Column By J1 Reporter Ellie Peter
Almost every single little girl has looked at her young stomach in the mirror and cried. From a young age, we know what we should be. Skinny. Or so society says, and tough luck if you’re not.
The first time I ever felt insecure was when I was 6 years old. I didn’t like how I looked in my Catholic school uniform, so from there on out I sucked in my stomach. I haven’t let myself breath since.
Insecurity spreads from girl to girl as we get older. A nanny and I once compared how pregnant we looked. I was 7. It hasn’t gotten better from there, my insecurity growing to my chest, my thighs, my face and my arms.
People put expectations on boys and girls of any age. Boys should be strong, tall and ruggedly handsome. Women should be skinny, not too tall and not too short and have a “natural face” but still wear makeup. It’s usually a lose-lose situation.
During the 2020 pandemic, all my friends and I were obsessed with working out and having a glow up for when we finally got to high school. At that time, my brother developed a different obsession— body shaming me.
He made fun of my weight in front of my grandparents and told me it showed when I gained a few pounds. He made comments about how much I was eating, told me I had eaten enough and made me feel terrible about myself. My insecurity drove me to the point of working out two, or even three times a day, directly after lunch and after dinner. I’ve forgiven him because he’s my brother, but I haven’t forgotten.
I believed my stomach shrinking would make me happier, but the obsession rotted my mental health. My camera roll was filled with screenshots of workouts to try. They advertised everything from melting stomach fat, to sexy thighs. I was 14.
My brother quit the body shaming when I threatened him, but why was it so hard to get him to stop? Now I know there was nothing wrong with the way that I looked, but back then I felt like a boulder.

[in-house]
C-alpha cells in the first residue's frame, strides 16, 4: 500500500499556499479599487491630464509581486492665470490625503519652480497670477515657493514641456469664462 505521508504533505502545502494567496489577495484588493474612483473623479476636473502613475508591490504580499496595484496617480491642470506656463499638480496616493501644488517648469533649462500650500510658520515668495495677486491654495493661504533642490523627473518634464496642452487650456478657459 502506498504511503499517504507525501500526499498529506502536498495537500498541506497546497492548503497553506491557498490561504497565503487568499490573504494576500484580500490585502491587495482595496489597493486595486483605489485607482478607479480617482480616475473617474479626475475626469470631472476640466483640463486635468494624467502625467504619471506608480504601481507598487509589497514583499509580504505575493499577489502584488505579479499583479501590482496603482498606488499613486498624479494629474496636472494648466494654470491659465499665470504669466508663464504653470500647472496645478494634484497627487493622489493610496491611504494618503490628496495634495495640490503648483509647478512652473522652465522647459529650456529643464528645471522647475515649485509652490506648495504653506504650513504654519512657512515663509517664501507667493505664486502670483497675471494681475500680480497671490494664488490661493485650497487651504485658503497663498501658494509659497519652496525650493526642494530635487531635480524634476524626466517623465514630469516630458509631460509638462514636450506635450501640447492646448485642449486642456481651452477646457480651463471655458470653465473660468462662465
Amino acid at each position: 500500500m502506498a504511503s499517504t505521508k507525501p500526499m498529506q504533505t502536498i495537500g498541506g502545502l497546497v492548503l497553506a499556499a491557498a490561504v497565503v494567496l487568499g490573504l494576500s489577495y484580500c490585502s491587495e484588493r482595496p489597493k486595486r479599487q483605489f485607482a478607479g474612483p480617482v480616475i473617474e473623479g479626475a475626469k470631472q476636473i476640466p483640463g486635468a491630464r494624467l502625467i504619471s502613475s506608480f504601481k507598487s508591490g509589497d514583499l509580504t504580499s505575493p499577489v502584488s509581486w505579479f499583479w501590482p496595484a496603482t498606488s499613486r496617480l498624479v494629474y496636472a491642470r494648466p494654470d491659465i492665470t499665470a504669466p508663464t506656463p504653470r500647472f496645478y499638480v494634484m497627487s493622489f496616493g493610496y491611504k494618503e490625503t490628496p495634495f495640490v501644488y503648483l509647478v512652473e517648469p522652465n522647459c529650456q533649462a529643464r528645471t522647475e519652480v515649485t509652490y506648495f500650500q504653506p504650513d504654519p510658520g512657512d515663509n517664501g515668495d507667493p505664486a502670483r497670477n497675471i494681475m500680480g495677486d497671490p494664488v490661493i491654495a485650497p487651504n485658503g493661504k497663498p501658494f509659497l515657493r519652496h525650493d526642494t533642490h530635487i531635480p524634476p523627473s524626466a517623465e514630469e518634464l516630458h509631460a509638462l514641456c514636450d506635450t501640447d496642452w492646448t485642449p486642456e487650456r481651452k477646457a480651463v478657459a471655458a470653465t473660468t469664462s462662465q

People will do anything to fit into the societal standard of beauty. Girls I know had eating disorders in eighth grade. Women get extensive plastic surgery, whether it’s breast implants or tummy tucks. Men work out to the point they have .1% body fat.The media is a super spreader of toxic beauty culture.
Along with the toxic beauty standard, social media also has a strong body positivity movement. But it only goes so far. Body positivity extends to plus size girls, but not too plus sized. It rarely includes people with physical disabilities, very skinny people and plus sized boys. Body positivity caters to all, but applies to none.
The beauty industry also promotes unhealthy lifestyles in the name of being skinny. Many teenage girls strive for the “Pinterest body,” which is tight A-line abs and a thigh gap as big as an arm. The body type “Cocaine skinny” has come back into trend, and people are glorifying a body deprived of health. There’s nothing glamorous about drug addiction. Beauty trends are dangerous.
What people fail to realize is that there’s nothing wrong with being more than 100 pounds. Beauty is relative, so who cares what you look like? Social media is hardly ever real, and spreads dangerous ideas to young girls and boys. Trust me when I say it’s a difficult road to recognizing your own beauty, but the light is at the end of the tunnel. Like the phrase says, “beauty is in the eye of the beholder”. So, just be your own beholder.